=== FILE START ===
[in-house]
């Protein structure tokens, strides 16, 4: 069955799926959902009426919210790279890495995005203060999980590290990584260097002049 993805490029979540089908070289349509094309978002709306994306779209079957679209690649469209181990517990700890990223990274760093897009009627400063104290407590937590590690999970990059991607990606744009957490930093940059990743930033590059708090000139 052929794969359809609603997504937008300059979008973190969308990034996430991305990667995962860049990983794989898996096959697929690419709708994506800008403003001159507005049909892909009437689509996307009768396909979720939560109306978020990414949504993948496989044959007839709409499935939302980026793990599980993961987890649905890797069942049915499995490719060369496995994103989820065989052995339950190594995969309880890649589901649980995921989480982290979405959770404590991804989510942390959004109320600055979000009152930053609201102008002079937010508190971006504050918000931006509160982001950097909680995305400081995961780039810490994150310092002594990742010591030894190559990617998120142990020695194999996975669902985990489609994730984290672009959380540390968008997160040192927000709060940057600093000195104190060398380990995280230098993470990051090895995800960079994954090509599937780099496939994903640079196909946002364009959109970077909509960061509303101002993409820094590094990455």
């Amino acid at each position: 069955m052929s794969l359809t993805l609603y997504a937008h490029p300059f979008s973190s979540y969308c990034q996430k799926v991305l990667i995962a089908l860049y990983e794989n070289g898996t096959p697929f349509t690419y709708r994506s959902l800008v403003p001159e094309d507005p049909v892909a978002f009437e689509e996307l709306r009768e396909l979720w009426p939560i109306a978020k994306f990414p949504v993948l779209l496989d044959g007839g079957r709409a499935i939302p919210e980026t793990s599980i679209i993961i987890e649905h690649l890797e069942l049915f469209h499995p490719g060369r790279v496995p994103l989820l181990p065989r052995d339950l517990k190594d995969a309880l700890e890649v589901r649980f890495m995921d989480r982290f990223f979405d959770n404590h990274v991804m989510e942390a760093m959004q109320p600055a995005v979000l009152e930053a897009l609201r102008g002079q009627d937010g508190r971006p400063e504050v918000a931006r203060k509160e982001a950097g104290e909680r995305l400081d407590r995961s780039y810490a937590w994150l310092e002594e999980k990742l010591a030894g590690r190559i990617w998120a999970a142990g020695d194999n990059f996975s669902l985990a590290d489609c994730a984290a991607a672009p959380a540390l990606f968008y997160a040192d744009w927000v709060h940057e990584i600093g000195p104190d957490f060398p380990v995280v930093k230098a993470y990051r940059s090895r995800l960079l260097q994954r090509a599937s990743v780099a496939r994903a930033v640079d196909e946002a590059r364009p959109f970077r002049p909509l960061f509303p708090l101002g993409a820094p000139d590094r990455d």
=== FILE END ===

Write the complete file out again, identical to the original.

[in-house]
């Protein structure tokens, strides 16, 4: 069955799926959902009426919210790279890495995005203060999980590290990584260097002049 993805490029979540089908070289349509094309978002709306994306779209079957679209690649469209181990517990700890990223990274760093897009009627400063104290407590937590590690999970990059991607990606744009957490930093940059990743930033590059708090000139 052929794969359809609603997504937008300059979008973190969308990034996430991305990667995962860049990983794989898996096959697929690419709708994506800008403003001159507005049909892909009437689509996307009768396909979720939560109306978020990414949504993948496989044959007839709409499935939302980026793990599980993961987890649905890797069942049915499995490719060369496995994103989820065989052995339950190594995969309880890649589901649980995921989480982290979405959770404590991804989510942390959004109320600055979000009152930053609201102008002079937010508190971006504050918000931006509160982001950097909680995305400081995961780039810490994150310092002594990742010591030894190559990617998120142990020695194999996975669902985990489609994730984290672009959380540390968008997160040192927000709060940057600093000195104190060398380990995280230098993470990051090895995800960079994954090509599937780099496939994903640079196909946002364009959109970077909509960061509303101002993409820094590094990455």
């Amino acid at each position: 069955m052929s794969l359809t993805l609603y997504a937008h490029p300059f979008s973190s979540y969308c990034q996430k799926v991305l990667i995962a089908l860049y990983e794989n070289g898996t096959p697929f349509t690419y709708r994506s959902l800008v403003p001159e094309d507005p049909v892909a978002f009437e689509e996307l709306r009768e396909l979720w009426p939560i109306a978020k994306f990414p949504v993948l779209l496989d044959g007839g079957r709409a499935i939302p919210e980026t793990s599980i679209i993961i987890e649905h690649l890797e069942l049915f469209h499995p490719g060369r790279v496995p994103l989820l181990p065989r052995d339950l517990k190594d995969a309880l700890e890649v589901r649980f890495m995921d989480r982290f990223f979405d959770n404590h990274v991804m989510e942390a760093m959004q109320p600055a995005v979000l009152e930053a897009l609201r102008g002079q009627d937010g508190r971006p400063e504050v918000a931006r203060k509160e982001a950097g104290e909680r995305l400081d407590r995961s780039y810490a937590w994150l310092e002594e999980k990742l010591a030894g590690r190559i990617w998120a999970a142990g020695d194999n990059f996975s669902l985990a590290d489609c994730a984290a991607a672009p959380a540390l990606f968008y997160a040192d744009w927000v709060h940057e990584i600093g000195p104190d957490f060398p380990v995280v930093k230098a993470y990051r940059s090895r995800l960079l260097q994954r090509a599937s990743v780099a496939r994903a930033v640079d196909e946002a590059r364009p959109f970077r002049p909509l960061f509303p708090l101002g993409a820094p000139d590094r990455d």